aldelorenzo: ~/


I’ll preface what I say by acknowledging a fact: I am entitled. I was smart enough to be born within a certain spectrum of pigments that classifies me as white, in a society that generally favors those of my like pigment. Additionally, I personally finagled it so that my parents offered me opportunities because of their decisions: they made enough money for me to have a childhood(and young adulthood) bereft of many troubles. There was a roof over my head, food in front of me, and encouragement to better myself. Yes, by the grace of myself alone, I am entitled.

Moving past the obvious amount of dry wit, I despise self-entitlement. There is nothing I can change about how I was born, what society I was born into, or who I was raised by. I especially loathe entitlement when it exists in a forum that is self-mentioned as an aggregator of knowledge, and ideas that should be spread. Additionally, I question the motives of those who have the expressed purpose of enriching others. Hopefully, I can be a little less ambiguous in the next few paragraphs.

The first case I am talking about was the TEDxUF event that occurred this year(I also attended the talk last year, and these following disparities existed there as well). This event was free and open to the public, but it did require an “application” process. While I am not sure how processed the application was, it existed. Once I was processed and accepted, I went to the event. Overall, the event was phenomenal and thought provoking, but what bothered me was the distinction between normal attendees, and the VIP’s. If you were associated the the organizers, or with some of the sponsors you could enter the event before others, and were segregated away from the normal attendees. Wristbands denoted that you were special, only because you knew a company.

This didn’t affect the event in any substantial way for me, but I have to wonder: Was the application process less involved for those associated with the sponsors? Would the true application process weed out some of the attendees, and have opened the door to people were interested but were pushed out because they weren’t properly entitled?

My second scenario was that of the talk Neil deGrasse Tyson gave at UF this past month. He was expectedly awesome, and I am terribly glad I managed to weasel into one of the 1900 tickets for the event. However the event was sullied by its sponsors : ACCENT . The tickets were free, but open to students of UF first starting at noon on Thursday of the event. Knowing how compelling and alluring the event would be, my girlfriend avoided her shift at work and waited in line starting at 8am . She wasn’t the first in line, rather by the time she received her pair of tickets she was ~20th in line. The entire bulk of the tickets were gone in half an hour.

This was a popular event, open to anyone with a Gator1 card. Knowing the allure of this astrophysicist, I showed up to the venue hours before the doors opened. Again I wasn’t first but I was within the top 20 people. Once allowed entrance to this event I was surprised to see a large block of seat cordoned off at the front of the theater.

Poor image quality aside, you can see that despite my investment of three hours and Laurels four(no small amount of time), we we well behind those mystery VIP seats. Eventually I found out who went in those seats: the members of ACCENT and student government themselves, and whoever they arbitrarily considered dignitaries.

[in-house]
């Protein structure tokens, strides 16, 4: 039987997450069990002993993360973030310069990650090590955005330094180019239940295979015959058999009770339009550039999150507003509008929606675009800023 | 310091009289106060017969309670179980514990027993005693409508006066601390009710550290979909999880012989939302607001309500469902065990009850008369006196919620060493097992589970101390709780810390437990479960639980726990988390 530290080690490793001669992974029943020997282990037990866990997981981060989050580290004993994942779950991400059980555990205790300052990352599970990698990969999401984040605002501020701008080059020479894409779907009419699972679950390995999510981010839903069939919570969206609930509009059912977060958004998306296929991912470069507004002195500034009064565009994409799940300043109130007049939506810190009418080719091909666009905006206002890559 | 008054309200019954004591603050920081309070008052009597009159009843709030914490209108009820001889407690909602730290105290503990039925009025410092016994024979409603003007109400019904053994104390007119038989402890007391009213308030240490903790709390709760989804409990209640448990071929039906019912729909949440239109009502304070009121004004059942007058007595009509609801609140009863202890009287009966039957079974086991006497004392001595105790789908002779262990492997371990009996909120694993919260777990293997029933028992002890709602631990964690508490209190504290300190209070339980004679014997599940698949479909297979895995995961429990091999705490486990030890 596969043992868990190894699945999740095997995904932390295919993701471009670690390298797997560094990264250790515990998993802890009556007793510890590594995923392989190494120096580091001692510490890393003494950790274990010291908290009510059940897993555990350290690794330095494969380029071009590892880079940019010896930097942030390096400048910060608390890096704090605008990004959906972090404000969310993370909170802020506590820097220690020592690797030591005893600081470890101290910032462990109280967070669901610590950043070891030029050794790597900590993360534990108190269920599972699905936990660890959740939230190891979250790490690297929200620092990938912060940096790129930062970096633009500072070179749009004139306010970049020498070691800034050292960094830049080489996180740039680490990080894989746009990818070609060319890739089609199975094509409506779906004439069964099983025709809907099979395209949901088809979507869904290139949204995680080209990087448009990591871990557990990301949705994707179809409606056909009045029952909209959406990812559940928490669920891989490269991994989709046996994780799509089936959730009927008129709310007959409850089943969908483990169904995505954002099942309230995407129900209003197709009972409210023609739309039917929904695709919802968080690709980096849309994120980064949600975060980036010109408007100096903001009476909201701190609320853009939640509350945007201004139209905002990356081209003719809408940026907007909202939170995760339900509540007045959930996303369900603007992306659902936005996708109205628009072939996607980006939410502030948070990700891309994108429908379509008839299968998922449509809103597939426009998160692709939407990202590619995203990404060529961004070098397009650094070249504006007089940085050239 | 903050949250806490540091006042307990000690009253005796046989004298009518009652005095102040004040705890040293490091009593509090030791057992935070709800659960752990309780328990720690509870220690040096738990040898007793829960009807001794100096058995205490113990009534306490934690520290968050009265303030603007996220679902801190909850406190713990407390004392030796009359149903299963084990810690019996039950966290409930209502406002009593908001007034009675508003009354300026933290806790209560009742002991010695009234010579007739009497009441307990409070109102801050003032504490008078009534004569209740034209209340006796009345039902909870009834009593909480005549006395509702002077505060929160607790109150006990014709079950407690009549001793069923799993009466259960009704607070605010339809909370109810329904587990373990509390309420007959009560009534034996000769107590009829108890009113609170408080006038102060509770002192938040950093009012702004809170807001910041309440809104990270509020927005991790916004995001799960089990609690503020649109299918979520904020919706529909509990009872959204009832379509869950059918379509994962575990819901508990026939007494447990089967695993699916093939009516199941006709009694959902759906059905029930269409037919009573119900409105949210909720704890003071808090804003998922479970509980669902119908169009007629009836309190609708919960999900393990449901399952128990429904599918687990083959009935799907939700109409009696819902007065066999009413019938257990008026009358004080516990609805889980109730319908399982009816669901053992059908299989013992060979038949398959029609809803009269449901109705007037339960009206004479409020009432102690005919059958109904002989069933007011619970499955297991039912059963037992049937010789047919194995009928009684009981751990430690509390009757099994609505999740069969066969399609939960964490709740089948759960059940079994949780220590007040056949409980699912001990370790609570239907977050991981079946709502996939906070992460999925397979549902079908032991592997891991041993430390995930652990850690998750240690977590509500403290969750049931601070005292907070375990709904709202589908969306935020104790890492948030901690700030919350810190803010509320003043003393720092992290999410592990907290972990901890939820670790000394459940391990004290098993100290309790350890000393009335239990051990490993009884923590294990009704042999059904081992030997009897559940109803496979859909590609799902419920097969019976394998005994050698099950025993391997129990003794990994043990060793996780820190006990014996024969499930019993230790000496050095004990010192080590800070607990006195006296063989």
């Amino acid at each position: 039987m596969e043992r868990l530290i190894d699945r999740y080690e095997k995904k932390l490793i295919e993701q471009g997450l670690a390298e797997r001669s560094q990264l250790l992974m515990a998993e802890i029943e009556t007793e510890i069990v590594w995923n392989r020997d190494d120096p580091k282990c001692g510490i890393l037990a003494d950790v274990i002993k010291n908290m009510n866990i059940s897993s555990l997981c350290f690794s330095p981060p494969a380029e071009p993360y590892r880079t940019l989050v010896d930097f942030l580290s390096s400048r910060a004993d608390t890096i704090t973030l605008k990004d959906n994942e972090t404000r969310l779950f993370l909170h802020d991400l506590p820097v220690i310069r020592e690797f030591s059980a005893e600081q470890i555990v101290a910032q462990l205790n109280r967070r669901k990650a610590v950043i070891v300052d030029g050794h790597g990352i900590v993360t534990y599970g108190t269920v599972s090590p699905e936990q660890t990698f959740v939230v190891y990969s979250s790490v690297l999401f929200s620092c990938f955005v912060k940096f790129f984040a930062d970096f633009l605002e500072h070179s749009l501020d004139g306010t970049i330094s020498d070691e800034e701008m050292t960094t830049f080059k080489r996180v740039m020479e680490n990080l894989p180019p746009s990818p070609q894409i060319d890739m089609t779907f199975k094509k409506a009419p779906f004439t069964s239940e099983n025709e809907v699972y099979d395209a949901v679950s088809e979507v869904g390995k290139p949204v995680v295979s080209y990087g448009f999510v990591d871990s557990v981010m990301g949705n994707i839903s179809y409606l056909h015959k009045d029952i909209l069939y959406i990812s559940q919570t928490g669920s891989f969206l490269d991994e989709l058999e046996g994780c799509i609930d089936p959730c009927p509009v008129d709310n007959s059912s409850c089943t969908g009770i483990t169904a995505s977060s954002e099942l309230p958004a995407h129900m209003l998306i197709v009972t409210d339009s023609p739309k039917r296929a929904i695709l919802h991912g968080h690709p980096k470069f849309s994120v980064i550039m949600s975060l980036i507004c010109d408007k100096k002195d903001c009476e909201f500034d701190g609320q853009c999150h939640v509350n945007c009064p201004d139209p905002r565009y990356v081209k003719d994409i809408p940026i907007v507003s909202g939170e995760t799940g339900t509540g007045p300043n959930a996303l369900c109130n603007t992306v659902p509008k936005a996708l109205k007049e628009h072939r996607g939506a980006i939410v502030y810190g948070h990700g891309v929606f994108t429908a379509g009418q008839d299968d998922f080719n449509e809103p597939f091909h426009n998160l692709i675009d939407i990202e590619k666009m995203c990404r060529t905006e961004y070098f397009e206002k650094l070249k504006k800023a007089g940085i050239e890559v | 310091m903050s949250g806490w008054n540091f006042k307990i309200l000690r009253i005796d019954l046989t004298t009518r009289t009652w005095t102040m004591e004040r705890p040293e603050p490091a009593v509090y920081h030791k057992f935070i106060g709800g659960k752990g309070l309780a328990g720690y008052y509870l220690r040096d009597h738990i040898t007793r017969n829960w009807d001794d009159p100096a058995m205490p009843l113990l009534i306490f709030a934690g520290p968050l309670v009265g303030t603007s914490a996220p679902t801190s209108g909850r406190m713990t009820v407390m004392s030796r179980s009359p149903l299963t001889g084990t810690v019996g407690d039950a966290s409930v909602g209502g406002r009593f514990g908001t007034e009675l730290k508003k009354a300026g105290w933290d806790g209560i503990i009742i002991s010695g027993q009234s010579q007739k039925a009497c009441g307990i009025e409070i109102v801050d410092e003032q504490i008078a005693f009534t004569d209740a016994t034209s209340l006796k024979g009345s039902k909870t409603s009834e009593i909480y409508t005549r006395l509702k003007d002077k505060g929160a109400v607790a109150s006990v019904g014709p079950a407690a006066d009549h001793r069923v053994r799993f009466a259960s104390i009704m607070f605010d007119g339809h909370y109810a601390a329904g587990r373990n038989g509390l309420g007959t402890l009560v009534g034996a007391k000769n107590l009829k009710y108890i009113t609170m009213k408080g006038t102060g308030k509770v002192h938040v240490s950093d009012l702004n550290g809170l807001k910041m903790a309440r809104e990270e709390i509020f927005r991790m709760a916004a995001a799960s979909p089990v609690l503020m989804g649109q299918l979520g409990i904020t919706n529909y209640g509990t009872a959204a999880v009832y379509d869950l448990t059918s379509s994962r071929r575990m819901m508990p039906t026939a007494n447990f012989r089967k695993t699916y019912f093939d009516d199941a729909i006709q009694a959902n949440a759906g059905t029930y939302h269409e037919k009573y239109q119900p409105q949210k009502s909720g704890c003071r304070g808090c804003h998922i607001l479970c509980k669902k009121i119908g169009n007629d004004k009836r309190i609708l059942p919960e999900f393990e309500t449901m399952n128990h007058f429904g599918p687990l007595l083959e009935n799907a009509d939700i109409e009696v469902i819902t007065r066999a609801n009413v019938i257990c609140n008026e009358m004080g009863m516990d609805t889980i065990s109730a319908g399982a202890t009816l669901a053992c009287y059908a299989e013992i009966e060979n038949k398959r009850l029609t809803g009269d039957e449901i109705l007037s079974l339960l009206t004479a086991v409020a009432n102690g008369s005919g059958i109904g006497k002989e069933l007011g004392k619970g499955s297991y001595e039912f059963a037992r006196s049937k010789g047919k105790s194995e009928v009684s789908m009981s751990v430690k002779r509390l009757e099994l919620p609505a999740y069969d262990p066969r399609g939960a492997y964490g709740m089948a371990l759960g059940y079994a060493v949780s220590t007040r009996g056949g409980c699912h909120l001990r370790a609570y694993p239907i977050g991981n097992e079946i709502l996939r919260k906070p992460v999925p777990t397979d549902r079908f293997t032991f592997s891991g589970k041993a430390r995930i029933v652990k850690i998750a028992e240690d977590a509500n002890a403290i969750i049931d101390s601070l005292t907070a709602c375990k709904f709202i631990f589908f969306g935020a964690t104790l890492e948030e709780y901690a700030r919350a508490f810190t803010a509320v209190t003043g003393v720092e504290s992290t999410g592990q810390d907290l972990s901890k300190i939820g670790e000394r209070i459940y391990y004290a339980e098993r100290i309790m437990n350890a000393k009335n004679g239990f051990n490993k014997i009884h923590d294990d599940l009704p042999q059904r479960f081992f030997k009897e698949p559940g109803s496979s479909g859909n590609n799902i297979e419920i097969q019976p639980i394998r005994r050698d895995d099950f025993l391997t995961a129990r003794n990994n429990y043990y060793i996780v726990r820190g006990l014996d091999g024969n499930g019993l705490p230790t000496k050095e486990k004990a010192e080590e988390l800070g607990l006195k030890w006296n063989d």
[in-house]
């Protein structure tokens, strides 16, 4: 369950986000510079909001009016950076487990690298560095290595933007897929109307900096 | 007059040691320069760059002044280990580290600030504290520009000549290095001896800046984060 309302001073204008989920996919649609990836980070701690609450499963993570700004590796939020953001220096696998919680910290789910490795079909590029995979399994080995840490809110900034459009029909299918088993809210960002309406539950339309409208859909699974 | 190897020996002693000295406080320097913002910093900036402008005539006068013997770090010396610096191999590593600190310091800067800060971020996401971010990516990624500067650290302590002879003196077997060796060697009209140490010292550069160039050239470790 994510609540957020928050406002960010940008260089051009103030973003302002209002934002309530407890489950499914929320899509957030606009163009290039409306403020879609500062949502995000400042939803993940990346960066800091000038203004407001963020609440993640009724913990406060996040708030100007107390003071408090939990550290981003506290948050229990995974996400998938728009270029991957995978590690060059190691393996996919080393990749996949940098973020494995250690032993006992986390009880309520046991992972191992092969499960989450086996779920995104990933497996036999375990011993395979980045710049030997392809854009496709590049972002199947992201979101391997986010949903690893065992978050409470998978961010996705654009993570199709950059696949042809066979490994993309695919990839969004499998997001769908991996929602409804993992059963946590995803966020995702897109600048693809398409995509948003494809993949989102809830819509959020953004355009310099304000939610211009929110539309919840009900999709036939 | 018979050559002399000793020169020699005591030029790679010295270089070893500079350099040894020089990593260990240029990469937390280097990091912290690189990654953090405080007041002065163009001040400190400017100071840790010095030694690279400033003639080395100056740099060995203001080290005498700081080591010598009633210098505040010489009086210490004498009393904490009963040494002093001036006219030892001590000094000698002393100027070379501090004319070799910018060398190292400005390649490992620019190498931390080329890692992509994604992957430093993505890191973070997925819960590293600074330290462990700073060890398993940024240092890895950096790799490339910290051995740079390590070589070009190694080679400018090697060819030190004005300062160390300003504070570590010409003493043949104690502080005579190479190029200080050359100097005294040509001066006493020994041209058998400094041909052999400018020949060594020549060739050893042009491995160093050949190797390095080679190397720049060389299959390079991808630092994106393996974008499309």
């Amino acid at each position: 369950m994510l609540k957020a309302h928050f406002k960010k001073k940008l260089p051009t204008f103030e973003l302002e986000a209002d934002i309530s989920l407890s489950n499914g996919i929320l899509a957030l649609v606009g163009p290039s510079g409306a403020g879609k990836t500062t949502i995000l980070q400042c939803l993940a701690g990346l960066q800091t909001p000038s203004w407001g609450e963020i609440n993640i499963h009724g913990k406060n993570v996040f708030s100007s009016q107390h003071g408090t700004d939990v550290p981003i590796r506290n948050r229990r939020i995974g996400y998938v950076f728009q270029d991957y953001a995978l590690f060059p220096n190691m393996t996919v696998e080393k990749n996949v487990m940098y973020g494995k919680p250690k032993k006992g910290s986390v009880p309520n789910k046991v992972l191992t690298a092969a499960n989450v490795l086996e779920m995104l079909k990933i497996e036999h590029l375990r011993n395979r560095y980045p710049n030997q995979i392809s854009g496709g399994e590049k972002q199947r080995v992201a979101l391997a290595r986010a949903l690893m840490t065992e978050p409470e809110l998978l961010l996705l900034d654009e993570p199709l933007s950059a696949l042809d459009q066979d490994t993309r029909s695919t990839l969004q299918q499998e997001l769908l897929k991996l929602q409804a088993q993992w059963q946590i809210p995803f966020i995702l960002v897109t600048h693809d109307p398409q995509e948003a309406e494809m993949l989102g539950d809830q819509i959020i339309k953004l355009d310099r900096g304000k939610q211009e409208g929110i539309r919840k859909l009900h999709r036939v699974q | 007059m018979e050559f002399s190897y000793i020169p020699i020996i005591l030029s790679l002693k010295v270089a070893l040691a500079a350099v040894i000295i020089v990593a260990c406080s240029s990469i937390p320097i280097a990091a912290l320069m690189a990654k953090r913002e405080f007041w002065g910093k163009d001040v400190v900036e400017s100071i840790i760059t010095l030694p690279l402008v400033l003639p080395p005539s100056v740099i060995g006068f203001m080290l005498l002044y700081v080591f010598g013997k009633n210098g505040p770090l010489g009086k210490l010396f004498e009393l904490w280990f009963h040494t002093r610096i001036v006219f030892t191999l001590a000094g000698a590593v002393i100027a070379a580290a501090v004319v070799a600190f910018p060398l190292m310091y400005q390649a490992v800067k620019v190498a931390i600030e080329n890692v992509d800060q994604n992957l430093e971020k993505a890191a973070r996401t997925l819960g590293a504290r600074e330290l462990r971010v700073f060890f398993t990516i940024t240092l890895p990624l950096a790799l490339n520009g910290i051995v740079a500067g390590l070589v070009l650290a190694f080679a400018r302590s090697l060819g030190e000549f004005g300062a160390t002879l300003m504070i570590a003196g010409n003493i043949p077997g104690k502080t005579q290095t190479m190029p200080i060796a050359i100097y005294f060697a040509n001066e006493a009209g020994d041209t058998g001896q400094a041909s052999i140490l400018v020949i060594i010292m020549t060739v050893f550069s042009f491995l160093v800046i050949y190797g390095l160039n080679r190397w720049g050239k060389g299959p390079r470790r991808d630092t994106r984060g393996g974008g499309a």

I have contributed to similar events. I have been a member of, and later a leader of similar events. I was never given, nor looked for special treatment. In fact, I spent my time bettering the experience of attendees. Specific examples include working music honors society events where I swept the floor, directed visitors and participants, everything that goes into the logistics of a large event. I never once taped a printed sheet of paper with my name of it to the front row of seats. At best, I stood backstage or at the back of the theater and watched. With stark opposition, I saw the entitled ACCENT members and their friends occupy the first rows.

The worst came when I researched what ACCENT actually was. ACCENT is a branch of the UF Student Government. The SG is primarily funded directly by every student enrolled in classes – $14.55 per credit hour of every students’ tuition goes to the SG. That earned the organization ~$17.5 million for the 2012-2013 FY. By Florida law, that massive amount of money must be:
“The student activity and service fees shall be expended for the lawful purposes to benefit the student body in general.”[1]


The student body in general. There were members of the general student body who were excluded so entitled affiliates with the sponsors of the event could go. I found this appalling: students are directly funding a small minorities’ entitlements.

This truth still pains me a month after the event. It is my motivation for rambling as long as I already have.

I am not naive, I know this is how the world turns. Additionally, based on my own predilections I assume that human nature seeks entitlements. We all want to get ahead, and very few would halt personal progress if it infringes on another. Still, I cannot help but notice a sinking feeling when confronted with this reality. If I were to dream, I would find myself thinking of a society that valued unending humility and self-sacrifice rather than greed and self-entitlement.


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